created the best score possible to set the tone for this movie. An amazing brass section to create revelation moments throughout the film, making the jumps and feats seem that much more badass. Quick trills and a pounding bassline when needed just to make you wish you were onscreen, in the Matrix, doing what Neo is doing. When a soundtrack, not even the songs used, can pump you up that much, that is an award winning musical score.
And then there’s the songs from the film. Marilyn Manson, Rob Zombie, Deftones, Rage Against the Machine… Talk about all the 1990’s greats that have exploded into the 2000’s. This movie made “Calm like a Bomb” at the end feel like the only song anyone could ever
I’m calm like a bomb.
end a film with. So kick ass. When I heard those ending credits roll, I knew what kind of music would define my life for the rest of it. Superb.
So combine all these outrageously amazing aspects into one film and create a series out of it? You have me hooked for life. I would consider this in the top three movie trilogies of all time, probably #1 of all time. Nothing gets better than this if you love movies. No question. 10 out of 10. Check it out to see just how deep the rabbit hole goes (I also love Alice in Wonderland. Go figure.)
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Based on the Japanese manga (where all good stories come from) written by Nobuaki Minegishi, what incredible things can I say about Oldboy? Considered the best in the Revenge trilogy, Oldboy comes from a very visceral place combining elements of all
kinds of storytelling into one film. It’s got revenge and tragedy, theatrical protestations and all the heart and music of an opera. People have said (CNN has said) that it is one of the 10 best Asian films ever made. Let’s back that up and rephrase. There’s no need to include Asian in that statement. Ten best films ever made? Sounds good to me.
I’ve seen Oldboy twice now and I’ve been thoroughly entertained both times. The story is fresh and there’s just enough plot and action that keeps you captivated to the edge of your seat. Visually striking, poetic in the way it is formulated and the scenes are shot… Think about the snazziest guy you know that does things in such an elegant way and give him a beat-up haircut and a hammer. That’s this movie in a nutshell.
If you laugh, then the world laughs with you…
Revenge, as I’ve talked about in Sympathy for Mr. Vengeance is played with in this movie as well. Just when you think you have the good and bad guy figured out, it turns itself on its head. Sympathy is the keyword in all these films. You are meant to feel sympathetic towards all characters in this film. Nobody is spared a reason for doing what they do, and that makes it all the easier to see this as a truly brutally honest humanistic film.
Basic plot, shall we? Oh Dae-su (Choi Min-sik) was kidnapped after a drunken night out around his daughter’s birthday. He vanishes from society for 15 years and we get to see a montaged version of that process. Through Oh Dae-su’s diaries, we see the tortured mind that has no idea of his crimes or who he wronged. He writes down every name he can remember in case he has to seek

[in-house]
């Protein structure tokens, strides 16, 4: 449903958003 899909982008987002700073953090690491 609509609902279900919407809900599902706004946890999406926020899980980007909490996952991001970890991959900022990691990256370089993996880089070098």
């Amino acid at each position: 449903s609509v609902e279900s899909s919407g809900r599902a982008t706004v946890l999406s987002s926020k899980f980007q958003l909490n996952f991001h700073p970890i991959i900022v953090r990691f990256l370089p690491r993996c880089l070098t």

I forgot to mention Ji-tae Yu, but he did some great work in this movie too.
revenge or beg forgiveness, it’s all up in the air at this point. But, with no reason or rhyme, Oh Dae-su is released after 15 long years of seeing no one and having no company other than a T.V. This leads him on a calculated and cold chase for the man who put him away for seemingly no reason.
Choi Min-sik is a theatrical master in this film. I’m pretty sure Park Chan-wook liked him so much that he brought him back for Lady Vengeance for that reason (different character, just as good). He has a great sense of theatrical, dramatic moments, and he takes his time in delivering lines. That’s what I found interesting about this movie (and Lady Vengeance). Choi Min-sik gathers his thoughts (as a person not on camera would) and says things as if he is choosing his words carefully (no script style). It’s a very unique and non-traditional way of acting, and I enjoy it every time I see him (i.e. watch I Saw The Devil).
The cinematography in this film is a bit more fluid, but you see the same basic ideas come across in this one that you saw in Sympathy for Mr. Revenge. Long shots, wide angles, an extreme focus on the bigger picture. This movie has a fight scene from a side angle that is about 5 minutes long and took 17 takes in 3 days to make. Uncut and visceral, it’s realistic fight scenes like this that make martial arts films being made today possible. (You can see a similar scene in Tony Jaa’s The Protector.)
The plot is fantastic and the cast is great as usual. It’s movies like this that only come around once in a lifetime that everything comes together perfectly to make a film that transcends genre, style, and overall movie like quality. You feel you are watching something more real and ethereal than you expected to see with something created by man. I can’t say anything bad about this movie and I feel, for all audiences (above 13, I’d say) this movie is worth watching again and
A strange sense of Korean comedy…
again. Moviemakers out there, if you don’t already have this for your collection, get it. This should change the movie industry (hopefully) for the next 20 years. And I really hope Spike Lee doesn’t remake it…
Anyways, 10 out of 10. Obviously.